These companies are spending hundreds of millions of dollars on lobbying and disinformation campaigns. Unfortunately, people like Beck have become their unwitting (perhaps) accomplices.

      In response to another comment. See in context »
      • collapse expand

        I have no problem with the idea of NN, it’s the method of how that is achieved and enforced that I have concerns (plus how its interpretation has evolved). With every government regulation, there will always be unintended consequences. One of those being uncertainties in the rules. Which can be destructive to the market.

        The problem arises when content is slowed based on the type of content. And any company that attempts control of a single application or content will be called out on it. With or without regulation.

        But then again, like our laws, I do agree with the idea that SIMILAR applications should be treated equally, not necessarily all applications. Multi-tiered service is a practical solution to keep the network robust. Most corporations already use QoS to ensure VOIP will win over http data on a congested network. Bandwidth unfortunately is not infinite.

        I also agree with IPs charging by the size of the bandwidth and volume going through it, just like electricity. As long as I am well informed of the conditions when I sign up.

        You’re just glazing over the NN issue and automatically chastising those that disagree or are skeptic without really understanding the whole picture or ramifications of regulation.

        The internet freedom preservation act is a good example of poor implementation of NN. It will only result in internet costs going up and as usual with regulation, prevent new competition and innovation.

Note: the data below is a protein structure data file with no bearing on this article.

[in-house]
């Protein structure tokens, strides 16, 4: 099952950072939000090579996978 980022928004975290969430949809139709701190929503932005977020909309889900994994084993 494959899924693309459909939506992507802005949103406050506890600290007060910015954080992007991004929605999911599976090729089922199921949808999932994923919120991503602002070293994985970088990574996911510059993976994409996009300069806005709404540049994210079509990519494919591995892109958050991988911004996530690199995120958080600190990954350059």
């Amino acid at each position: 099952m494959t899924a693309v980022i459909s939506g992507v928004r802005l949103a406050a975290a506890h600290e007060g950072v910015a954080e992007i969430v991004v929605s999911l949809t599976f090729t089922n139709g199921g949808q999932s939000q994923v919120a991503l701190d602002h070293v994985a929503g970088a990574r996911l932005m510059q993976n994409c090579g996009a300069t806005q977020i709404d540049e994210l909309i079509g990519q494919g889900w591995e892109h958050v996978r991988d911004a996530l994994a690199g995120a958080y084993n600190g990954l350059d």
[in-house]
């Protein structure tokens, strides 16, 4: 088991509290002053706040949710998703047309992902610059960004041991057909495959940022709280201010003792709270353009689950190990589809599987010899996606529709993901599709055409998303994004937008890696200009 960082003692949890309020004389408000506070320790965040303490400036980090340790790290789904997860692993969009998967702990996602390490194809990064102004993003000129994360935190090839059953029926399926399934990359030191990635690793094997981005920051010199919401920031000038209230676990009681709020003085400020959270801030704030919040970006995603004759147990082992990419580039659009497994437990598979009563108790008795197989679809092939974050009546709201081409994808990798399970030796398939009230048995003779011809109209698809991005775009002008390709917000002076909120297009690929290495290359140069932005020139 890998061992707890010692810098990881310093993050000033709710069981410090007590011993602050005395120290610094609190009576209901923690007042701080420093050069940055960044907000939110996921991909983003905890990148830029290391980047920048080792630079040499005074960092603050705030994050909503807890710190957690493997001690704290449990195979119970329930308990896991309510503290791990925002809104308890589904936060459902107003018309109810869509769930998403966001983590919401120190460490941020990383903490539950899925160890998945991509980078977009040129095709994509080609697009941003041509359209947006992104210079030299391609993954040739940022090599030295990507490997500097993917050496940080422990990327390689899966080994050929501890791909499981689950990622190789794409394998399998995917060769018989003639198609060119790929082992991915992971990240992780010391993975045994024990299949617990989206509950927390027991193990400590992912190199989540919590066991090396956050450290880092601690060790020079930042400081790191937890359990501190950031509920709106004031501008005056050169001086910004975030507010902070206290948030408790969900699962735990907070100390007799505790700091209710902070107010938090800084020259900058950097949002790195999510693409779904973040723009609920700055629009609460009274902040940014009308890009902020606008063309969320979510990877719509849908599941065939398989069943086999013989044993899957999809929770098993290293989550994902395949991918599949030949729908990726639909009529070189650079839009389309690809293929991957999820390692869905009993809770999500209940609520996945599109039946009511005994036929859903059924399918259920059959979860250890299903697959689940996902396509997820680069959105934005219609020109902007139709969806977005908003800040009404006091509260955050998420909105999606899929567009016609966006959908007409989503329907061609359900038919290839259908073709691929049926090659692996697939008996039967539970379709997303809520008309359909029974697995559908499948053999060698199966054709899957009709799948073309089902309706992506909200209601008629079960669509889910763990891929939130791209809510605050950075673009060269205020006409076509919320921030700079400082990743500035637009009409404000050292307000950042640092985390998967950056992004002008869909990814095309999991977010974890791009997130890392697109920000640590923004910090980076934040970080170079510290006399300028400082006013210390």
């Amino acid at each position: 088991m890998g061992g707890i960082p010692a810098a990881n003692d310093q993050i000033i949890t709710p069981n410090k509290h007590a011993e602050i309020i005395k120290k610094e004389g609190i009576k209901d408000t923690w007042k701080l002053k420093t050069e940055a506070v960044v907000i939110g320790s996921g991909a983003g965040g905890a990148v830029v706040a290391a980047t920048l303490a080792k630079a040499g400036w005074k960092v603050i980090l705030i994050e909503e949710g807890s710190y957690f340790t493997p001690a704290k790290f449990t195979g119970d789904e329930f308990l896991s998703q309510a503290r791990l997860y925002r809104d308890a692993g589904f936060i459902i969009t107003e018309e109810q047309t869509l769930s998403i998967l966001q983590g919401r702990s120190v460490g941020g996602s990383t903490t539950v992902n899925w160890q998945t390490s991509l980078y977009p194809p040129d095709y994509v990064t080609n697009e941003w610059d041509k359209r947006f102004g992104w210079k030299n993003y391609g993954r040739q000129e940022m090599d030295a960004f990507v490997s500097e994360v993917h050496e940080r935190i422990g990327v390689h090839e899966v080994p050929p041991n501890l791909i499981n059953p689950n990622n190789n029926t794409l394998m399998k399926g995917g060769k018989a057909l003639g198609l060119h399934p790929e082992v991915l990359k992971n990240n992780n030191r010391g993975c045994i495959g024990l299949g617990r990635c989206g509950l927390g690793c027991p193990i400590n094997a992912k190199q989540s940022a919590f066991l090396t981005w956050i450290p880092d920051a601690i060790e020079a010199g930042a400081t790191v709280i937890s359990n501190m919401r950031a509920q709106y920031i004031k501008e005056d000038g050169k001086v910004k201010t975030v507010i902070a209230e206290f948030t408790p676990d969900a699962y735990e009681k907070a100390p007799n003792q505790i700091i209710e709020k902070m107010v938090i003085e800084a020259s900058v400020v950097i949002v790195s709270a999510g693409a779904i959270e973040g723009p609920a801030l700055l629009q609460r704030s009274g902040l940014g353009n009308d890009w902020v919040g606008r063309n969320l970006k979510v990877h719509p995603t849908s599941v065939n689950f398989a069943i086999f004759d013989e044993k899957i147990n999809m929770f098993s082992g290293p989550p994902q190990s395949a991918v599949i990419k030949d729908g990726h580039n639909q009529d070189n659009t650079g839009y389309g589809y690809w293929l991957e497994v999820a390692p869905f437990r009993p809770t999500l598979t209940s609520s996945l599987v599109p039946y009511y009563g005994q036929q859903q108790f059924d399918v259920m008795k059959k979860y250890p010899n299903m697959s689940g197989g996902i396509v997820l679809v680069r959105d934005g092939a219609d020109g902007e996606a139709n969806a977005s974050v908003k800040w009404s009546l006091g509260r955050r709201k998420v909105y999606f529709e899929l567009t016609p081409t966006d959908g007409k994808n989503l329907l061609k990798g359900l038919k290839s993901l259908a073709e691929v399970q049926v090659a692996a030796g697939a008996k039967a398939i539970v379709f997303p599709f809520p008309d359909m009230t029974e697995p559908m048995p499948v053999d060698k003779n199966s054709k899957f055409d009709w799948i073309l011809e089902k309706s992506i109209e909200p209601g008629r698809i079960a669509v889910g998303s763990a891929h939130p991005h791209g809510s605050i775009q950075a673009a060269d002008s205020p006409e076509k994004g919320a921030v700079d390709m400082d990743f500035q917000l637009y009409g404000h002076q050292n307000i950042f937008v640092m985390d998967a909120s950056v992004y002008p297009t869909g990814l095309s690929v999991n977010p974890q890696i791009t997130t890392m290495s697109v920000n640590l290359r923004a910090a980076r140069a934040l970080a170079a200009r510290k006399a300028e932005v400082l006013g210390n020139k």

In response to another comment. See in context »
  6. collapse expand

    Don’t ever put me in the same room as that fat ass, ugly, blow hard. I will break his goddamn neck and drink his blood, transform into a bat and vanish into the darkness where I will draw pentagrams behind wallpaper in shady hotel rooms, and leave a foul stench in your grandmas under wear drawer, for I am a satan worshipper too!~!!!!

  7. collapse expand

    To grant the government a regulatory power that would protect free speech would be tantamount to asking a sexual predator to chaperon a high school dance! In “The Federalist Papers”, Alexander Hamilton made it clear that prohibitions against government abuse of rights do not provide regulatory powers over such freedoms. This was written prior to the addition of a “Bill of Rights”. Hamilton was warning that such a statement of rights would provide easy avenues of deception to “men disposed to usurp”. It is ironic that the false reasoning he describes is similar to what he himself later employed in his own attacks against the protections granted by the Constitution.

    “I will not contend that such a provision would confer a regulating power; but it is evident that it would furnish, to men disposed to usurp, a plausible pretense for claiming that power. They might urge with a semblance of reason, that the Constitution ought not to be charged with the absurdity of providing against the abuse of an authority which was not given, and that the provision against restraining the liberty of the press afforded a clear implication, that a power to prescribe proper regulations concerning it was intended to be vested in the national government. This may serve as a specimen of the numerous handles which would be given to the doctrine of constructive powers, by the indulgence of an injudicious zeal for bills of rights.”—Alexander Hamilton, Federalist 84